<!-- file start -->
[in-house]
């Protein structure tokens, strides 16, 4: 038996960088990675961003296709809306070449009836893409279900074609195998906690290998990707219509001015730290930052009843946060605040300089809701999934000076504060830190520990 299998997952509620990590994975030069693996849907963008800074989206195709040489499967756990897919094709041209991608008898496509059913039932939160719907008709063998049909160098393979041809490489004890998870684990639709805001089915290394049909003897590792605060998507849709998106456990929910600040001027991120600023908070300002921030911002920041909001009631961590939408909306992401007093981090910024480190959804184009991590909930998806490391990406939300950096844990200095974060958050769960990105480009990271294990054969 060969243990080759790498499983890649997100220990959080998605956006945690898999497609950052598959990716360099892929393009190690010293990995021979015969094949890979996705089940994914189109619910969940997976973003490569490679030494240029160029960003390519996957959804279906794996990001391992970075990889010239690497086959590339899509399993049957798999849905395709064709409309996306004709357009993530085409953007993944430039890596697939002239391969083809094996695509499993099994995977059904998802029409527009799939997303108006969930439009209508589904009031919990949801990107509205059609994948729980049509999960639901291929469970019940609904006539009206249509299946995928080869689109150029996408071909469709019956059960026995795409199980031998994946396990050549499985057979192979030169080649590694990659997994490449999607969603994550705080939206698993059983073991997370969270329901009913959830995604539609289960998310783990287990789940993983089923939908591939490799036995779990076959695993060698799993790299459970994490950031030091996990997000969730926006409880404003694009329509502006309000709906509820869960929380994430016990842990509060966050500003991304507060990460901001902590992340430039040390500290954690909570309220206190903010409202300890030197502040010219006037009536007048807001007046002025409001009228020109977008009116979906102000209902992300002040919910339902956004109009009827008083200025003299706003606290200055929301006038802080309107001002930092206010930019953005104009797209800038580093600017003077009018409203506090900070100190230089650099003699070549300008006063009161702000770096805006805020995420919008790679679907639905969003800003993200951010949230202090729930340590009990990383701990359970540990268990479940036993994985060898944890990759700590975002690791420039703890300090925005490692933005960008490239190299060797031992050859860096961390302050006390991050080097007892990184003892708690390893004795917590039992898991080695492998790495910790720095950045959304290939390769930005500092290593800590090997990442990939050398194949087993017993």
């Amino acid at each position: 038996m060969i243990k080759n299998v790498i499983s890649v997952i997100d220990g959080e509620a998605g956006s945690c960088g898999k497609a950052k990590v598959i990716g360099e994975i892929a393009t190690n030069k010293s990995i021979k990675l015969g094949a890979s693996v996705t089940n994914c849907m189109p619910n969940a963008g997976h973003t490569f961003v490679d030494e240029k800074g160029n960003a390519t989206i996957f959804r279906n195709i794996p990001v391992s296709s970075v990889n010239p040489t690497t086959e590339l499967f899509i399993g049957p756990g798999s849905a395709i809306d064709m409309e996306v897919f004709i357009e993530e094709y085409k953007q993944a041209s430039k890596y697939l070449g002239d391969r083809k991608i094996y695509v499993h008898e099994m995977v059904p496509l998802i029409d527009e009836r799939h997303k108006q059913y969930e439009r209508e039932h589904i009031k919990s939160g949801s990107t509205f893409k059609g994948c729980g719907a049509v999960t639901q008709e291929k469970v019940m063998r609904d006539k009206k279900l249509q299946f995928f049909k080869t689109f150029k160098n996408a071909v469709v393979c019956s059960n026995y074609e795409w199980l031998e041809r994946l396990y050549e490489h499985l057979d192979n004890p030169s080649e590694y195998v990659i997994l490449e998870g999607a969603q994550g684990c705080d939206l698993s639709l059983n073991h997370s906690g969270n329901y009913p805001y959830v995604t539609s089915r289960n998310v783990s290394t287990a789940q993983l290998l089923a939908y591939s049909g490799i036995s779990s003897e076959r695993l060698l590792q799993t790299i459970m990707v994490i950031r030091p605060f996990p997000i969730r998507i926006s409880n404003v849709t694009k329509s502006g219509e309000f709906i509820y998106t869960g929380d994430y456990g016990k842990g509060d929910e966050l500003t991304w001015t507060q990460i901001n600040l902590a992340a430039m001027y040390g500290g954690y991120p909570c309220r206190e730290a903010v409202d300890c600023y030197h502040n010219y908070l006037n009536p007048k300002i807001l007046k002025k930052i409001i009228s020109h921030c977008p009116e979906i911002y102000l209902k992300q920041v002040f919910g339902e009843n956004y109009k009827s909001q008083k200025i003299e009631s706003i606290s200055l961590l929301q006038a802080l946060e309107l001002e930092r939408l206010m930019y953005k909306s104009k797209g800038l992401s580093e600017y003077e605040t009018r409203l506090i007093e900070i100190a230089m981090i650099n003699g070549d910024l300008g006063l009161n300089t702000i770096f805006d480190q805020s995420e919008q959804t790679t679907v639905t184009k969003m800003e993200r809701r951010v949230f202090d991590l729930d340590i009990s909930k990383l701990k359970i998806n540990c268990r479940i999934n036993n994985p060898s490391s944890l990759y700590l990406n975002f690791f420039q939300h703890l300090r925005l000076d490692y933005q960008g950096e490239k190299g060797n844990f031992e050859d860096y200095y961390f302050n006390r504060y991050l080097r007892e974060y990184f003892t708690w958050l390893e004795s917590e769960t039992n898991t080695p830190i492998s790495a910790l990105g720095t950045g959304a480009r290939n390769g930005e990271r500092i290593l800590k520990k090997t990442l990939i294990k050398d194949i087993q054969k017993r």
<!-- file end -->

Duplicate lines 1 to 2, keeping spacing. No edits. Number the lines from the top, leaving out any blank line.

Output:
[in-house]
């Protein structure tokens, strides 16, 4: 038996960088990675961003296709809306070449009836893409279900074609195998906690290998990707219509001015730290930052009843946060605040300089809701999934000076504060830190520990 299998997952509620990590994975030069693996849907963008800074989206195709040489499967756990897919094709041209991608008898496509059913039932939160719907008709063998049909160098393979041809490489004890998870684990639709805001089915290394049909003897590792605060998507849709998106456990929910600040001027991120600023908070300002921030911002920041909001009631961590939408909306992401007093981090910024480190959804184009991590909930998806490391990406939300950096844990200095974060958050769960990105480009990271294990054969 060969243990080759790498499983890649997100220990959080998605956006945690898999497609950052598959990716360099892929393009190690010293990995021979015969094949890979996705089940994914189109619910969940997976973003490569490679030494240029160029960003390519996957959804279906794996990001391992970075990889010239690497086959590339899509399993049957798999849905395709064709409309996306004709357009993530085409953007993944430039890596697939002239391969083809094996695509499993099994995977059904998802029409527009799939997303108006969930439009209508589904009031919990949801990107509205059609994948729980049509999960639901291929469970019940609904006539009206249509299946995928080869689109150029996408071909469709019956059960026995795409199980031998994946396990050549499985057979192979030169080649590694990659997994490449999607969603994550705080939206698993059983073991997370969270329901009913959830995604539609289960998310783990287990789940993983089923939908591939490799036995779990076959695993060698799993790299459970994490950031030091996990997000969730926006409880404003694009329509502006309000709906509820869960929380994430016990842990509060966050500003991304507060990460901001902590992340430039040390500290954690909570309220206190903010409202300890030197502040010219006037009536007048807001007046002025409001009228020109977008009116979906102000209902992300002040919910339902956004109009009827008083200025003299706003606290200055929301006038802080309107001002930092206010930019953005104009797209800038580093600017003077009018409203506090900070100190230089650099003699070549300008006063009161702000770096805006805020995420919008790679679907639905969003800003993200951010949230202090729930340590009990990383701990359970540990268990479940036993994985060898944890990759700590975002690791420039703890300090925005490692933005960008490239190299060797031992050859860096961390302050006390991050080097007892990184003892708690390893004795917590039992898991080695492998790495910790720095950045959304290939390769930005500092290593800590090997990442990939050398194949087993017993």